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1st Amendment Review 1st Amendment: You can regulate or even ban certain types of speech not protected

by the 1st Amendment. But b/c certain types of speech are not protected by the 1st does not mean they are not speech. Thus, it is unconstitutional to ban on the basis of some viewpoint that is constitutionally protected. If you are regulating the content (subject matter or viewpoint), then strict scrutiny to ensure that government is not unfairly discriminating on the basis of the message. Strict scrutiny = compelling interest + narrowly tailored 1. Compelling interest: a. No clear test as to what is compelling. b. To be a compelling interest, it must be fairly serious. i. From affirmative action cases: remedying general discrimination is not a compelling interest, but where there is specific evidence of discrimination, remedying specific discrimination can be a compelling interest (Croson). Need strong basis of evidence. ii. From Grutter: diversity in education is a compelling interest. Creating role models literally is not a good enough reason. c. NOT compelling interests: administrative convenience (Frontiero), general societal discrimination 2. Narrowly tailored: a. Need to make sure that there is a fit between the means and the ends. Means have to fit the goal in order to minimize the possibility of illegitimate racial prejudice. Means must fit with better precision than alternative means (means to achieve the end must not be overly inclusive or under inclusive). b. In affirmative action: means must be designed to remedy the specific discrimination at issue. Means have to be necessary to achieve the purpose (you need to have serious good faith consideration of workable race-neutral alternatives). Consider some other ways that do not take race into account and find that they are lacking. i. From Grutter: not necessary to exhaust every raceneutral alternative. c. From Adarand: you really have to adopt the race-based solution as the absolute last resort after examining all other alternatives. d. NOT narrowly tailored: must be some individualized solution (Gratz). Set asides (quotas), BUT plus factors (Grutter) are ok.

And it must not rely on overbroad generalizations about the different talents. Application of Intermediate Scrutiny: 1. not hypothesized or invented post hoc in response to litigation. AND c. Parties who seek to defend gender based government action must demonstrate an exceedingly persuasive justification for this action. Indecency: 1. Distinguish from rational basis review: rational basis only looks to the purpose and the court tries to determine if the government objective remotely meets that purpose. Restriction of speech is no greater than necessary. Is the classification neutral (gender or race)? If it not discriminatory. or preferences of males and females. a. AND b. Indecency: . Taken as a whole. A classification based on gender must serve a. Incidental restriction of an alleged 1st Amendment freedom is no greater then is necessary to further that interest. The justification must be genuine. Depicts or describes. Interest is unrelated to suppression of free expression. does the adverse effect reflect invidious gender based discrimination? (if it is neutral is there evidence of purposeful discrimination or only disparate impact?) 2. 2.Intermediate scrutiny = important interest + substantial relation 1. artistic. 3. Taken as a whole. sexual or excretory activities or organs. Furthers an important government interest b. Important governmental objectives AN b. Exceedingly persuasive justification (VMI) a. O’Brien Test: 1. Important or substantial governmental interest 2. 3. Is the conduct expressive? If yes. in terms patently offensive as measured by contemporary community standards. 4. capacities. Obscenity: a. Means must be substantially related to achievement of those objectives. then 2. Is it content based or content neutral? If content neutral then 3. appeals to the “prurient interest” (designed to be titillating). Obscenity vs. If regulation is regulating conduct. political or scientific value. lacks serious literary.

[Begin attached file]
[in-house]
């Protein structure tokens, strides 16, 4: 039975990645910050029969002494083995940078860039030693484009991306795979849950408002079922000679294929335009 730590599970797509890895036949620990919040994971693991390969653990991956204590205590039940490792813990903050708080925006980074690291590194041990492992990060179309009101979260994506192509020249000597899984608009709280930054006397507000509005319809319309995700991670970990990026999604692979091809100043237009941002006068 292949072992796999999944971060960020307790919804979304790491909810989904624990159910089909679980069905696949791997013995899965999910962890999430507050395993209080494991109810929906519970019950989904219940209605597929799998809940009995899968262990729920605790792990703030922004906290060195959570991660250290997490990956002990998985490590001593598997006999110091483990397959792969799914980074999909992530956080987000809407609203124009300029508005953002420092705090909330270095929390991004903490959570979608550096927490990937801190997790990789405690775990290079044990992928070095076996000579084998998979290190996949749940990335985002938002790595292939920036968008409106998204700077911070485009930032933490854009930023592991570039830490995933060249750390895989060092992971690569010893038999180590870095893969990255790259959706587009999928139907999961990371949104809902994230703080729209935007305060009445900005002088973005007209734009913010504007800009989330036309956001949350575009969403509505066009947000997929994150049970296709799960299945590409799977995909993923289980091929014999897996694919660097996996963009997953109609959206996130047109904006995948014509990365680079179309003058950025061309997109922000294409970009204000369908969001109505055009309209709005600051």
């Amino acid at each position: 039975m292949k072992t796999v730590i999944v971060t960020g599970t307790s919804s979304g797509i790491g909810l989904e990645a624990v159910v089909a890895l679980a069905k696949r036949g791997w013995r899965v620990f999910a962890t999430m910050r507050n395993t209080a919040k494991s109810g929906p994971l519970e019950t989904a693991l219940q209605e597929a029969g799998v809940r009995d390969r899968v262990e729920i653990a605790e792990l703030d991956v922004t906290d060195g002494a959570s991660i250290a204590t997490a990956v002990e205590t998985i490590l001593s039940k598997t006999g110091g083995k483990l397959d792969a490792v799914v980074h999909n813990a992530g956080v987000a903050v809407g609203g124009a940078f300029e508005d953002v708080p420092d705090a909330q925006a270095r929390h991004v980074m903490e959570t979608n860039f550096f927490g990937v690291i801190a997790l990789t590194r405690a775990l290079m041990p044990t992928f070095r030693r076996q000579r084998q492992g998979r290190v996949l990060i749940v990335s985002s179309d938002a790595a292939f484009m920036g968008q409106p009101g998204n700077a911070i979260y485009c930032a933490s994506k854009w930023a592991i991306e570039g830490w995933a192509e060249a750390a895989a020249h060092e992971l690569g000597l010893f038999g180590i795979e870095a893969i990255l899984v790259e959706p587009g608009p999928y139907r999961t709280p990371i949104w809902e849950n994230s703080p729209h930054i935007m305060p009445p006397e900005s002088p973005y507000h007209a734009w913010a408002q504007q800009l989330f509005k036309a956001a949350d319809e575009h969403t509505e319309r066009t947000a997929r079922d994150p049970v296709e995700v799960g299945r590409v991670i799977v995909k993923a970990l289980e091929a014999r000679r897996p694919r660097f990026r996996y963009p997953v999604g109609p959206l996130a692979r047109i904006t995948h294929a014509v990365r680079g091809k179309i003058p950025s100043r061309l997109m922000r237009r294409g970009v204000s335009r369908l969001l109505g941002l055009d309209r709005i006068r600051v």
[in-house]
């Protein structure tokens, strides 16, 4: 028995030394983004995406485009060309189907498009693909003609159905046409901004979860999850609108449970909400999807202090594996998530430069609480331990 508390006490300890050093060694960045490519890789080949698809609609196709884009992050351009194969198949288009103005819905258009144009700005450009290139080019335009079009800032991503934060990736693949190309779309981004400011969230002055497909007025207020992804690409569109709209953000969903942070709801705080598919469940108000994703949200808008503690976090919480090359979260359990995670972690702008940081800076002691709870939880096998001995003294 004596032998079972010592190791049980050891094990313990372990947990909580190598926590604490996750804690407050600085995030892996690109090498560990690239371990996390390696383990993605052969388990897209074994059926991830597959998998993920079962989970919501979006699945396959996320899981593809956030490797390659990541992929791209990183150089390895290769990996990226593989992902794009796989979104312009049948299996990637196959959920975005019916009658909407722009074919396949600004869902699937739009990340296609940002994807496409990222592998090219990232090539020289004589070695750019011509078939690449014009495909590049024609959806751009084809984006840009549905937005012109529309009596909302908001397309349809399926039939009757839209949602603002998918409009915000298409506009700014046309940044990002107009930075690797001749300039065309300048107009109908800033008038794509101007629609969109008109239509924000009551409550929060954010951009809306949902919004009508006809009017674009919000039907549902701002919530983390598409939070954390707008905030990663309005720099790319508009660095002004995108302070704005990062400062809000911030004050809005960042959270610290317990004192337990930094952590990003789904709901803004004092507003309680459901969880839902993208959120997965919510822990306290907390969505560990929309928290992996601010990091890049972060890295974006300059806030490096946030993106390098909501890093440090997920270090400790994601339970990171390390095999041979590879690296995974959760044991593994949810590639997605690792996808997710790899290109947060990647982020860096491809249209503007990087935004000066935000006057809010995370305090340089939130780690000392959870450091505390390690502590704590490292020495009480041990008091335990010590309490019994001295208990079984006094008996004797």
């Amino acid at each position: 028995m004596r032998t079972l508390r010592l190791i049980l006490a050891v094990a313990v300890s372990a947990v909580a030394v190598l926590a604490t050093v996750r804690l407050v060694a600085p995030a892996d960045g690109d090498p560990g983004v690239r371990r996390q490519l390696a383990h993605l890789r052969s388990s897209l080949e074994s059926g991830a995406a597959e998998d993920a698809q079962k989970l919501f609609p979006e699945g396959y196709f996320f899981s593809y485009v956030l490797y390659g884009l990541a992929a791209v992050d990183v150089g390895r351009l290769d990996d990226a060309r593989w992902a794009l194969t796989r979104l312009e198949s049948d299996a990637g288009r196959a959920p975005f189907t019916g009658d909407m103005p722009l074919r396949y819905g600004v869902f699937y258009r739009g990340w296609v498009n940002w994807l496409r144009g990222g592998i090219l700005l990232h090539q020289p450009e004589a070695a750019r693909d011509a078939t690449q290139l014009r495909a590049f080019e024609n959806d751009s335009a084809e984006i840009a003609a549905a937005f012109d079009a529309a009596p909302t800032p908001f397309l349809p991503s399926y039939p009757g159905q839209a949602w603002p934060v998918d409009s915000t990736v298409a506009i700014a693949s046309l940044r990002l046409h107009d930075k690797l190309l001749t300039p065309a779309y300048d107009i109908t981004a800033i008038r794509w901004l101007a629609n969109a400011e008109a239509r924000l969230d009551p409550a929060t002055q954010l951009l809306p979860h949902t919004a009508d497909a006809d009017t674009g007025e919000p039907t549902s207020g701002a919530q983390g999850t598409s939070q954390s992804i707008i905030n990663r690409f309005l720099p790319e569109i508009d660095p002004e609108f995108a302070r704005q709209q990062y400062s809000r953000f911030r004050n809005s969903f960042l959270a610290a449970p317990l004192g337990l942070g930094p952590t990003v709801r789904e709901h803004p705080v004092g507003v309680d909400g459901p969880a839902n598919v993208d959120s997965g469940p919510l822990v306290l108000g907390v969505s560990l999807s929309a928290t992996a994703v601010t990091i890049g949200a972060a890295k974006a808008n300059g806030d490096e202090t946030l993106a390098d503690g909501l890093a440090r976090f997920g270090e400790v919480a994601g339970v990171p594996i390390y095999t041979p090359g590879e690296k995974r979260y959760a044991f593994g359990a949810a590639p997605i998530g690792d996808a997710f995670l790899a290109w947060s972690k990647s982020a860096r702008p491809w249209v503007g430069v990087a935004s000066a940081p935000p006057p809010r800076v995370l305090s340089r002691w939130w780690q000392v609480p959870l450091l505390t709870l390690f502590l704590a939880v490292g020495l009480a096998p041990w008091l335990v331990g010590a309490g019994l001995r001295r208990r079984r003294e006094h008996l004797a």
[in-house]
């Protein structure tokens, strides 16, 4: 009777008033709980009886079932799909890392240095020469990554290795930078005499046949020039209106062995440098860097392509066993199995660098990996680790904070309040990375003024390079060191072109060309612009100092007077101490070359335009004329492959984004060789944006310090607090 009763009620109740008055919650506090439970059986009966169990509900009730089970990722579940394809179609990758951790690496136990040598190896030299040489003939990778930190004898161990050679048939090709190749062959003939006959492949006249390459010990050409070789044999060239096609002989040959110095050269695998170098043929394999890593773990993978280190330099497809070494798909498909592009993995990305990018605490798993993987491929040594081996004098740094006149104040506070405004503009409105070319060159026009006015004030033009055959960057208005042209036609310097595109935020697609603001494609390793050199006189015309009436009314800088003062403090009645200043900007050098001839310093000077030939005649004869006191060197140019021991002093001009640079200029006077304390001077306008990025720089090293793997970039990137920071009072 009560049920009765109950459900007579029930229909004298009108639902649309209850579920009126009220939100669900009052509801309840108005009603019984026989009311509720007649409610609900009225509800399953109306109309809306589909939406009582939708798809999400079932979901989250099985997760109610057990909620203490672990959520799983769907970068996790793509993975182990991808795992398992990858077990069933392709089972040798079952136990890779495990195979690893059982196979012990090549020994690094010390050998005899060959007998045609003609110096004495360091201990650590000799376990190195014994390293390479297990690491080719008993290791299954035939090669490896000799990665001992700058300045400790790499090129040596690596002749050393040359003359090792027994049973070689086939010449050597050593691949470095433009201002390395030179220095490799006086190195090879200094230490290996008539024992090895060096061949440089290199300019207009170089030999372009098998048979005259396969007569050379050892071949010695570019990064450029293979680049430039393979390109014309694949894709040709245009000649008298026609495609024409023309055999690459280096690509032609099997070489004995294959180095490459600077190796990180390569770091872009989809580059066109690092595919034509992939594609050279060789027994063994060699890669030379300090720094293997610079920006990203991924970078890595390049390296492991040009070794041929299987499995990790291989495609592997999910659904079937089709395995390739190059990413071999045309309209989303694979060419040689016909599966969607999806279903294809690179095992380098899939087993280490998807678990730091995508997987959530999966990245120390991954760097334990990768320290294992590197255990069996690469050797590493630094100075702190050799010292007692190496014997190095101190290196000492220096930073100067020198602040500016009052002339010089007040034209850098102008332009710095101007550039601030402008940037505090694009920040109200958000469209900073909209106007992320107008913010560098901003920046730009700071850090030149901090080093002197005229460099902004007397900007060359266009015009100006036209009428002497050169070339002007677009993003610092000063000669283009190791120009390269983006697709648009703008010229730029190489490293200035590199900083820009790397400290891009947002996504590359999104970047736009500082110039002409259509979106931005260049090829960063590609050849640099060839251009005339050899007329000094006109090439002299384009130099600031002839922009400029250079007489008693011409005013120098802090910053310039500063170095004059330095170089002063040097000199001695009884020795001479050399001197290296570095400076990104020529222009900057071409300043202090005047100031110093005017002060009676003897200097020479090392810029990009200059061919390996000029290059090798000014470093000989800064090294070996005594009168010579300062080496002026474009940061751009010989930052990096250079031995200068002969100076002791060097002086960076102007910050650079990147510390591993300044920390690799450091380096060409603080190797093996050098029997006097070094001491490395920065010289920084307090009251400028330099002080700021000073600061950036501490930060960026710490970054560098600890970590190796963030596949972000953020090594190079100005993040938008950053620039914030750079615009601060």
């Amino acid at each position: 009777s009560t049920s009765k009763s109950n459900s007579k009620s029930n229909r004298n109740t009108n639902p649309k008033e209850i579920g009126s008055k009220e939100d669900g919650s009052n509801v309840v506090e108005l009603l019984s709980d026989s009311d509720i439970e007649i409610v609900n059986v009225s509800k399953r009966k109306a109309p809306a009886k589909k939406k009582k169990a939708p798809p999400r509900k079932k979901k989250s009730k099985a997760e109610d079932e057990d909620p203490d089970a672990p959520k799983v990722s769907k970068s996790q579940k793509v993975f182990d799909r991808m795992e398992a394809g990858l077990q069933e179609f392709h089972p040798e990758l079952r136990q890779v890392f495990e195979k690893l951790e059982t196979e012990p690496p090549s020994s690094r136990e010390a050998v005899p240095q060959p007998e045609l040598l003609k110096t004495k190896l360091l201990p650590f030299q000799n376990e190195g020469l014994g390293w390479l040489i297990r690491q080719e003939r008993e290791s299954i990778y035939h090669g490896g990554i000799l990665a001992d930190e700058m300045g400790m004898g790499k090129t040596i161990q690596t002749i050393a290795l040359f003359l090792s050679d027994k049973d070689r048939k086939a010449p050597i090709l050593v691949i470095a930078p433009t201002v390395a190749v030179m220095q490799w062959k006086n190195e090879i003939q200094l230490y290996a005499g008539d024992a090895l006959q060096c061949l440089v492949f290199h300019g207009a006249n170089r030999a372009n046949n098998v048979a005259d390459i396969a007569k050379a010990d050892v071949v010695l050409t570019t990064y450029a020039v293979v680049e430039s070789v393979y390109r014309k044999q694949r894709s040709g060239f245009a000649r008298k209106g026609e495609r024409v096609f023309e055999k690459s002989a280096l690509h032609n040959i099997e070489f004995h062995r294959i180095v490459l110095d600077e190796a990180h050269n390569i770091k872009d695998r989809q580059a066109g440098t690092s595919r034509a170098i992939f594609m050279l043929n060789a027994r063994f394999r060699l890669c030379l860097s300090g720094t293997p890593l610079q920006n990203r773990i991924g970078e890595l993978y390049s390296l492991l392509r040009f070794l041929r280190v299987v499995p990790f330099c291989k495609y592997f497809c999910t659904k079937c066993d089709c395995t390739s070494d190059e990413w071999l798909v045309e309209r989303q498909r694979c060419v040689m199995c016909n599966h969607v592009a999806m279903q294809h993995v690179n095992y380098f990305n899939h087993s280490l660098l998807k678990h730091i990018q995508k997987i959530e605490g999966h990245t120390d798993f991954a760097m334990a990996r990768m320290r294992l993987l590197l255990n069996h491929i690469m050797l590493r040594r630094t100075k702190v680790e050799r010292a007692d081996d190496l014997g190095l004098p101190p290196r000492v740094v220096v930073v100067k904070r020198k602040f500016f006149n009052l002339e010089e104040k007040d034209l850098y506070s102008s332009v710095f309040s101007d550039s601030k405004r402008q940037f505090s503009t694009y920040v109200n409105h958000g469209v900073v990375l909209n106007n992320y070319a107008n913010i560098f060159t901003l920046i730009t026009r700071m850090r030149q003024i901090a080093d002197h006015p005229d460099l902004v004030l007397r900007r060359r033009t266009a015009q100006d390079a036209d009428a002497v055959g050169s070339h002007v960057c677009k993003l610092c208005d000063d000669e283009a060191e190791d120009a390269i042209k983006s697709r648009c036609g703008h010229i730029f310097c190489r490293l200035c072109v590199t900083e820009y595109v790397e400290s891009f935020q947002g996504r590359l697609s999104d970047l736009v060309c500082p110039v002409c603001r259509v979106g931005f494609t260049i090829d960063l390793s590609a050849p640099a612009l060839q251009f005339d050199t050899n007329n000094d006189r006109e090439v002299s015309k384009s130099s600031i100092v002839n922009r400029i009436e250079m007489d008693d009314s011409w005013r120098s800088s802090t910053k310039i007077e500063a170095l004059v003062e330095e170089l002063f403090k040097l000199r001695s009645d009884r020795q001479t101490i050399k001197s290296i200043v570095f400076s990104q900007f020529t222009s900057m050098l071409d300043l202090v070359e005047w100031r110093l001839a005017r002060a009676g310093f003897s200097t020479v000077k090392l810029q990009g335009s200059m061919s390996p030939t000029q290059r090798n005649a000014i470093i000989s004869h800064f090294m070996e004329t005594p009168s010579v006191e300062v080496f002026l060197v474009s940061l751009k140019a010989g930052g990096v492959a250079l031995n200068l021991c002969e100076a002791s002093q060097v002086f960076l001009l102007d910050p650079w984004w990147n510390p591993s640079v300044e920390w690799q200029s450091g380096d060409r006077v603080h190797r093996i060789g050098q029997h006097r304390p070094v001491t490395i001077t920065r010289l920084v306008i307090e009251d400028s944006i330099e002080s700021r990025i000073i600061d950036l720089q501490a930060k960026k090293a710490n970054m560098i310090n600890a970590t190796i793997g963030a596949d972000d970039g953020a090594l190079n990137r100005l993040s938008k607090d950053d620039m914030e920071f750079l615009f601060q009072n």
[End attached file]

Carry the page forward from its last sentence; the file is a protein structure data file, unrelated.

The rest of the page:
Evidence that restricting indecent broadcasting will prevent harm to children. Helping parents. 2. Prior warnings do not completely protect the listener. in terms patently offensive as measured by contemporary community standards. BROADCAST = RADIO + BROADCAST TV FCC v. What is the government interest/policy? a. b. 3. the FCC issued an order that the language was patently offensive. Reasons for limiting 1st Amendment protection in broadcasting: indecency a. ii. UNIQUELY ACCESSIBLE: Broadcasting is uniquely accessible to children. Pacifica Foundation (1978): After the radio station broadcast a humorist's (George Carlin) monologue containing indecent language. Broadcasting uniquely pervasive AND c. Must be a compelling government interest. Must use least restrictive means. What are the means? a. FCC (1995) [ACT III Case]: statute bans the airing of indecent material from 10PM-6AM for some public stations and 12AM-6AM for everyone else. Action for Children’s Television v. Evidence here is drop-off in viewers after midnight. Spectrum scarcity b. Depicts or describes. But at that time. although not obscene. Evidence? a. 2. i. ii. b. doing so frustrates the goal of protecting children. b/c it is hypocritical for the FCC to allow for public access stations to start airing indecent broadcasts when there is no reason for the disparate treatment of broadcasts and anyway. sexual or excretory activities or organs. Uniquely accessible to children. UNIQUELY PERVASIVE PRESENCE: The broadcast media have established a uniquely pervasive presence in the lives of all Americans. Is 12-6 AM the least restrictive means? No. Protecting children – almost always found to be a compelling government interest. i. Three rationales for regulating broadcast as opposed to print: a. There must be evidence that the means supports the policy.a. That the means will do something to help the problem. adults and children both stop watching broadcast TV. b. . c. 1. 1.